At this point I got married and moved to another state. Here I taught seventh graders (again in a parochial school) and had a perfectly miserable year. There were 15 boys (who had been known as troublemakers since their first grade year) and 4 girls....or something like that. Any ideas I had about teaching in a less traditional way were discouraged. I endured one
year and found another position in a neighboring town. Here I spent the next three years and positively enjoyed teaching. I started as a 6th grade science teacher....but soon found out that I was allergic to mold (in the middle of a mold garden experiment) and so we (the three 6th grade teachers) revised our assignments and I became the reading teacher. At the same time
I completed my certification coursework at the nearby university. If I look back at my teaching during those three years I can see that much of what I did in my classroom was learner centered and involved authentic learning experiences that would fit within a whole language framework. I didn't know that at the time, of course, and so I would not have been able to talk about what I did in those terms, nor would I have been able to defend it.

After three years of teaching 6th grade another move took place as my husband at the time completed his Ph D, and he took a job out of state. This was my chance to go back to school, and I took it, planning only to work on a master's degree. However, circumstances (I was pregnant at the time) and interest kept me in school until I completed my doctorate. During that time , with a few exceptions, my coursework was pretty traditional, and it wasn't until I attended a conference in which Ken Goodman was one of the presenters that I had an introduction to a whole language perspective. At the time nothing major happened as a result of this experience; life went on and I completed my degree, eventually teaching at a small nearby college. While my teaching would not have been considered traditional, I still didn't have a framework that I would now call whole language informed.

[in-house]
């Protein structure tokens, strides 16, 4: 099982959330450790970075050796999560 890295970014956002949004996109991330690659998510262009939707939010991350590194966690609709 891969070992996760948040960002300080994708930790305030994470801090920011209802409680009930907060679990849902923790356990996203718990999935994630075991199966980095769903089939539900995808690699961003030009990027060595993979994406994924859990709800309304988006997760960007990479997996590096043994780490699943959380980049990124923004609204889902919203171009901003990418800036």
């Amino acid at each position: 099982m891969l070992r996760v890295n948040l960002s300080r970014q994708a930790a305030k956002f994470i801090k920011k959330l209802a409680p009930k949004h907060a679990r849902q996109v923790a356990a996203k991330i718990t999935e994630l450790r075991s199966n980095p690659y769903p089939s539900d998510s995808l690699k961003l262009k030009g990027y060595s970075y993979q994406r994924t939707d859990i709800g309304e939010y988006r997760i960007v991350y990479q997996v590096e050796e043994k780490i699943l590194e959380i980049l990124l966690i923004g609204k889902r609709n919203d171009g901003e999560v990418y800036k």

And then, in 1980, sixteen years after that first fourth grade teaching position, a colleague encouraged me to attend the Miscue Conference in Tucson, Arizona. Wow! What a revelation that experience was (Thanks, Nancy Shanklin for guiding me that way, and thanks, Ken & Yetta for giving me a "new start.") Halfway through the conference I called my college and cancelled the textbooks I was going to use the next semester and since I didn't have enough lead time to select different texts, I organized a series of article for the students' reading instead. Then I began the task of understanding what whole language was. (Actually, I'm not sure that the term was being used yet. Does anyone remember where it started, and with whom? I remember Yetta using it in the 80's, but not exactly when.)